But if your goal is writing popular fiction, treat your education more like preparing for musical theater, playing roots music, or ballroom dancing—and take a more eclectic route in your training. (And prepare to work a day job.)
Of course you first need to learn the basics just like a literary writer: grammar, sentence structure, spelling, and word usage. If you didn’t get that in high school or college, you need to take some brush-up classes. Language is your instrument, and you need to learn to play before you can get in a band.
NOTE: Don’t count on some hired editor to clean up your stuff after you write it. Editors cost a bundle and they can’t do it all. Good language skills are essential. You wouldn’t try to be a carpenter if you couldn’t pound a nail.
But once you have that down, what do you do?
There’s still a whole lot to learn. Straight-A grammar skills don’t help you with learning how to tell a story. You need to educate yourself on story structure, how to create compelling characters, pacing and all the rest.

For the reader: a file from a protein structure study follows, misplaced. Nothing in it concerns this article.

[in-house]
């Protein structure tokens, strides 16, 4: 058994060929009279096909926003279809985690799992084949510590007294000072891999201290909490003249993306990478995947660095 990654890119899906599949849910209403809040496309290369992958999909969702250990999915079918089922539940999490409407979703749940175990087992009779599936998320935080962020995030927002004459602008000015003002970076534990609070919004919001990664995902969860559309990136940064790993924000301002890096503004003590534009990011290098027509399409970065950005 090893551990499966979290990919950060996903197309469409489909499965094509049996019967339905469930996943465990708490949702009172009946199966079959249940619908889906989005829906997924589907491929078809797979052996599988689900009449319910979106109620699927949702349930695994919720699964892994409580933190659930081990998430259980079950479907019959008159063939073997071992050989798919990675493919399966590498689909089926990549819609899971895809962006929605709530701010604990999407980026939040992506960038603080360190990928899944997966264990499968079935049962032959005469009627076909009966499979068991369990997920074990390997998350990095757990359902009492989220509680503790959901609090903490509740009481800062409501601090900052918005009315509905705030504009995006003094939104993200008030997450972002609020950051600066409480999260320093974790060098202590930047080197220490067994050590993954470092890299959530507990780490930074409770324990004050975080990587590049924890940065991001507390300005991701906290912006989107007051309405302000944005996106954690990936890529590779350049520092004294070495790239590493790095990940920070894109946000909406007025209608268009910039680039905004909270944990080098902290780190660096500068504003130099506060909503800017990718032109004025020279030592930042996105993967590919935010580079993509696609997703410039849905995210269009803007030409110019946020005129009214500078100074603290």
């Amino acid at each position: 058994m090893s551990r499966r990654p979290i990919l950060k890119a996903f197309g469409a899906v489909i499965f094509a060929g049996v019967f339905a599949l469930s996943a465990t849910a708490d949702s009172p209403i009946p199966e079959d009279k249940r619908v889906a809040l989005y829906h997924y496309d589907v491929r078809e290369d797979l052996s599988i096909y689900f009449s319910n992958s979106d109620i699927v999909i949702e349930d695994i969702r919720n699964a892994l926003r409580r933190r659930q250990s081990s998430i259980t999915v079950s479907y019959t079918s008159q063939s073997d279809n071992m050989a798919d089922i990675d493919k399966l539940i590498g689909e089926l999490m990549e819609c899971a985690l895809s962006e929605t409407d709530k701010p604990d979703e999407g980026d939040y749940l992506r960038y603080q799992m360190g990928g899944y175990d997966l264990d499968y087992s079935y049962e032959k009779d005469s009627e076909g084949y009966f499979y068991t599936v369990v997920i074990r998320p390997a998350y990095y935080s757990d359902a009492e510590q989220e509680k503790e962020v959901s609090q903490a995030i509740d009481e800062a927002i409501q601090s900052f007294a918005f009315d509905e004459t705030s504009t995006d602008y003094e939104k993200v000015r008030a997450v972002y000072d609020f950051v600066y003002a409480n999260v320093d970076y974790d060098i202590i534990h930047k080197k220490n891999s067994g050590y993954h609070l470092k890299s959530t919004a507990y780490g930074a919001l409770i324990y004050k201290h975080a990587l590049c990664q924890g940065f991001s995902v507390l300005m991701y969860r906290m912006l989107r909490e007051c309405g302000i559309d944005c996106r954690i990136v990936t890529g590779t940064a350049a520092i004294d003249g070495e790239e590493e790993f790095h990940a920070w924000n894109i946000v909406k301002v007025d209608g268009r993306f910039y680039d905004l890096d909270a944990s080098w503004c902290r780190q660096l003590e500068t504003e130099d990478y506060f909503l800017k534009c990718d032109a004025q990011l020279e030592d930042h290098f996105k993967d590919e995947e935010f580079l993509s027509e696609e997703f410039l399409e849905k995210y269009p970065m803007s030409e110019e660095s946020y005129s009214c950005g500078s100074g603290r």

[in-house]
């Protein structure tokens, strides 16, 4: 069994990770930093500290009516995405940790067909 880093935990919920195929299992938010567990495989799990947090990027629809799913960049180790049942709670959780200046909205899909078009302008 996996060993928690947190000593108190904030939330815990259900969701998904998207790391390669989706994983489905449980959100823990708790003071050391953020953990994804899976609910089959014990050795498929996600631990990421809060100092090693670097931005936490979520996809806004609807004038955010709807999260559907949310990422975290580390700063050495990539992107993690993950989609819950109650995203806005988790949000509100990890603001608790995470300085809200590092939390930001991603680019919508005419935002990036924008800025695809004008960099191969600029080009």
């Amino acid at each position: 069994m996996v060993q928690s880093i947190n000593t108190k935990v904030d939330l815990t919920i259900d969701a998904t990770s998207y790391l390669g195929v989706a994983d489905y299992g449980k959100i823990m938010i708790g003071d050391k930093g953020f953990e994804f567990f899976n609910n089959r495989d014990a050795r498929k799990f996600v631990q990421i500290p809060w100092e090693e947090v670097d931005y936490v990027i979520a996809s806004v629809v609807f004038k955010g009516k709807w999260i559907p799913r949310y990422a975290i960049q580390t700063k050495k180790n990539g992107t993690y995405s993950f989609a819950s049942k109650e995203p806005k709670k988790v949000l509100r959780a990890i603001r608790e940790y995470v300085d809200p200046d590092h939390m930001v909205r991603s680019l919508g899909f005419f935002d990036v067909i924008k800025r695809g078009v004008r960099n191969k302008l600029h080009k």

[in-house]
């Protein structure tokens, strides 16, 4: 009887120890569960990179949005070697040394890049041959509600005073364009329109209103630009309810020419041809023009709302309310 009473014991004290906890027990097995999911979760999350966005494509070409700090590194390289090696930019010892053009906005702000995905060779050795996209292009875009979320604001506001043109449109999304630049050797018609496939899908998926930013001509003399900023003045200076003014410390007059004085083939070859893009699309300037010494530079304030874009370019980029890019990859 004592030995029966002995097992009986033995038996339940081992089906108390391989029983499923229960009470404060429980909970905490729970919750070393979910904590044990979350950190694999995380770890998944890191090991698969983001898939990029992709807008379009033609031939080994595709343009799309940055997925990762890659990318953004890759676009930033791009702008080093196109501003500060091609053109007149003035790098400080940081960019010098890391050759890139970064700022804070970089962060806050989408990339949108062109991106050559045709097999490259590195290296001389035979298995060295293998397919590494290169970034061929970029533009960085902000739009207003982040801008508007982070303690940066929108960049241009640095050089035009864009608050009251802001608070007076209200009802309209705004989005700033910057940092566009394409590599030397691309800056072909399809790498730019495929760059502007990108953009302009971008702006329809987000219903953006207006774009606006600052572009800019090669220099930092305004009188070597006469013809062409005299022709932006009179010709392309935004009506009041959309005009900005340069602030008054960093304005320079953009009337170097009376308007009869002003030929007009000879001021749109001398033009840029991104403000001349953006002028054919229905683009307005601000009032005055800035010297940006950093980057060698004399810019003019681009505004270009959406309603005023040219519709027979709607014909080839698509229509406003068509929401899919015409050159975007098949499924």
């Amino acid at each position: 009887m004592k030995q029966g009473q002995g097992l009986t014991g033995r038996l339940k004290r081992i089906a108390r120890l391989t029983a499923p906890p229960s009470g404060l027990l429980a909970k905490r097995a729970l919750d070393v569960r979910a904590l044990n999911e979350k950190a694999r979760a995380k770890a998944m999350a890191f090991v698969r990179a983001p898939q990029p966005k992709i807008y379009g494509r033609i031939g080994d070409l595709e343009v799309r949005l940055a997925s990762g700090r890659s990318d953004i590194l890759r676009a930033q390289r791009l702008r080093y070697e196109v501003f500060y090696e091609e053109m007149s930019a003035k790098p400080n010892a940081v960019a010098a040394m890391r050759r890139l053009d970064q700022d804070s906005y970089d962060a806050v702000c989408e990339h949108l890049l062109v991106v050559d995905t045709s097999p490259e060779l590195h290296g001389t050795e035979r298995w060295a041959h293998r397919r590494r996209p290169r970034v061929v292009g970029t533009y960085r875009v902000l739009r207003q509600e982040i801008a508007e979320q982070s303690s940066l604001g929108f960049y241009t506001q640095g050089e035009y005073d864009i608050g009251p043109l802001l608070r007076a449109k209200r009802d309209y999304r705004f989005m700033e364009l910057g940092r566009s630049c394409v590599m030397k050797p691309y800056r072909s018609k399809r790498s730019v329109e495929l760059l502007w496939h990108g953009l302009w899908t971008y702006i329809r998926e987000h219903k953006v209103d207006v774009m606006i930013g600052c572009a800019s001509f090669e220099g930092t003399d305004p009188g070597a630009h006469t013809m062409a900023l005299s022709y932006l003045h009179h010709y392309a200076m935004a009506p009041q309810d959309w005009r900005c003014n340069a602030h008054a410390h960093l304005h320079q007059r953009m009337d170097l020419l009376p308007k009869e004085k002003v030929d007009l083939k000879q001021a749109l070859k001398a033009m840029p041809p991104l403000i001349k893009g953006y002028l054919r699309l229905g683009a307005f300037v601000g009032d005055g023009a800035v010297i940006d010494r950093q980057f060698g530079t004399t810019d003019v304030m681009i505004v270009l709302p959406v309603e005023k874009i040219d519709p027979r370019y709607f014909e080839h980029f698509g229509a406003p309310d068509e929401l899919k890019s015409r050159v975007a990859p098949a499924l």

For that, the best approach is to study widely. Get as much education as you can from many sources as you can find. There is no one right way. You can enroll in inexpensive classes at your local adult ed. or community college extension programs. Short online courses can be really helpful, too, especially ones that concentrate on structure and story-telling techniques. Read the classic books on writing. Go to writers’ conferences, especially local ones where you don’t have to pay for room and board.